Mobile Owners Using Games More than Business Apps

Here's what's really interesting about NPD's press release, and you don't see it until you've read to the very bottom:

Despite the portable nature of all the devices surveyed, the top location for each device was in-home, which indicates that these devices may be competing with more stationary entertainment devices for a user's time.

Do you play your PSP more than your PS3 or Xbox 360? Your Nintendo DS more than your Wii?

Mobile gaming is big money. In June 2007, Gartner predicted worldwide mobile gaming revenue would grow from $2.9 billion in 2006 to $9.6 billion in 2011. It hit $3.9 billion in 2007. This summer Gartner dropped another prediction, suggesting we'll see upwards of $4.5 billion by the end of 2008. Sure, that's not the $40 billion the global video games industry was estimated to be worth at the end of 2007, but then, any number with the word "billion" after it should make you sit up straight and pay attention.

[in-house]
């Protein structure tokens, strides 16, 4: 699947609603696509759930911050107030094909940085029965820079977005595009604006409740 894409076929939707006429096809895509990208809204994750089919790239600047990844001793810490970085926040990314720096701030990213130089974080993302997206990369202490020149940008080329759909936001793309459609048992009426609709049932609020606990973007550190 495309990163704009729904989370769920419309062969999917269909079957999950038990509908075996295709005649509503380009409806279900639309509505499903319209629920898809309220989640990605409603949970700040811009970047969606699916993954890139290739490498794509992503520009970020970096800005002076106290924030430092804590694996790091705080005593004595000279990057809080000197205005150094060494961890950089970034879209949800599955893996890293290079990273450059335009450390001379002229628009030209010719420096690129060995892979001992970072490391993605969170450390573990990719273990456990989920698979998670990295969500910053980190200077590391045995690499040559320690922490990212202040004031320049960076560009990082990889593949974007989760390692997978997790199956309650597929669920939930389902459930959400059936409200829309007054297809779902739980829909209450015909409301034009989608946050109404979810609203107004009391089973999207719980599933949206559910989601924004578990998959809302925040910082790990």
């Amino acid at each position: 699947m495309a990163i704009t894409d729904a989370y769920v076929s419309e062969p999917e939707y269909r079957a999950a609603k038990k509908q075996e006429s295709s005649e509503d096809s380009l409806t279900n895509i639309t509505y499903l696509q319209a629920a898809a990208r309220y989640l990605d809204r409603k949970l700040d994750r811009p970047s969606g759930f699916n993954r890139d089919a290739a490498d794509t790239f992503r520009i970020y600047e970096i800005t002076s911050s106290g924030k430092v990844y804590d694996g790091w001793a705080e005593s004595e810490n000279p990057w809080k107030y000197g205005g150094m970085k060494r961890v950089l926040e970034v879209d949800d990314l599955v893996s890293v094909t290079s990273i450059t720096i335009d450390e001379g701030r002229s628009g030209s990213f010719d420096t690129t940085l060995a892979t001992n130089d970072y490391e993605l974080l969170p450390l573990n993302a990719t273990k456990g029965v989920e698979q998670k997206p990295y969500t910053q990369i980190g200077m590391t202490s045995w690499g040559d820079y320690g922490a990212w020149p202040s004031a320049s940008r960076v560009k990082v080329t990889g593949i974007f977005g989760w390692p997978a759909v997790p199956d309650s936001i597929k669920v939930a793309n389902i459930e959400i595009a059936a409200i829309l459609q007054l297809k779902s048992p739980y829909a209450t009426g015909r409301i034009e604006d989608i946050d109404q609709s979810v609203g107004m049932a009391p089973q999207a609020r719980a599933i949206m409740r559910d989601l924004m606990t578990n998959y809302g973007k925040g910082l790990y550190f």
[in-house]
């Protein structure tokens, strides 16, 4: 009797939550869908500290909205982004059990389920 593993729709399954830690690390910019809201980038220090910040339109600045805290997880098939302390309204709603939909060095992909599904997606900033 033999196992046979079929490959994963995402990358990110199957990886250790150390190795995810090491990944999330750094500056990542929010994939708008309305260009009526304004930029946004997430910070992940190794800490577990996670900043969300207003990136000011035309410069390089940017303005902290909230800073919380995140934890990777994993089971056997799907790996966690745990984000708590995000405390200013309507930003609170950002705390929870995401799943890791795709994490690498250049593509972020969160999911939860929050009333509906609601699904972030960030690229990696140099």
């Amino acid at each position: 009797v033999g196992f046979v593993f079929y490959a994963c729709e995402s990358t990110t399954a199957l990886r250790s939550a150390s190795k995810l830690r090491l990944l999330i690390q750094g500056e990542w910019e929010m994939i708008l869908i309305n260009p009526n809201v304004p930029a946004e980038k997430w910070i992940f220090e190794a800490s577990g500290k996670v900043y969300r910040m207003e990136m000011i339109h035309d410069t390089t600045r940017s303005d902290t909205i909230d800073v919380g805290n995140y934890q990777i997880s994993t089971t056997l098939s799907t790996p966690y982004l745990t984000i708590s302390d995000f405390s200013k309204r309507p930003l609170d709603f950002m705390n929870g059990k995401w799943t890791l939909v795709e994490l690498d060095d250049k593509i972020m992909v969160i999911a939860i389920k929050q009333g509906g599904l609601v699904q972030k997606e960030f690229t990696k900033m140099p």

Let's move past dedicated handheld systems and over to mobile phones and audio-video hybrids like Apple's iPod. Do you pop your little Star Trek communicators (that's what they still look like to me) out in a crowd and pull up the latest "top download" on the bus or train to work? Monopoly World? Worms 2008: A Space Oddity? Guitar Hero III Mobile? DOOM RPG?

According to the NPD report, more smartphone owners are playing games than using business related applications on their mobiles. Phone calls and text messaging still beat all, with music yielding "the highest average for purchase/download volume ranging between 4.2 and 6.0 purchases/downloading in a typical month." (Well yeah, but wait until Apple finally gets The Beatles remastered up and running.)

Another curious wrinkle: Of all the applications iPhone owners use, games saw the greatest increase over the last three months. Why Apple's taken so long to put some fuel in that tank given the forehead-slapping market potential is a real head-scratcher. Then again, just look at the sorry, perpetually tardy state of gaming under OS X (despite the perennial rise in Mac desktop and laptop unit sales) and there's half the answer.

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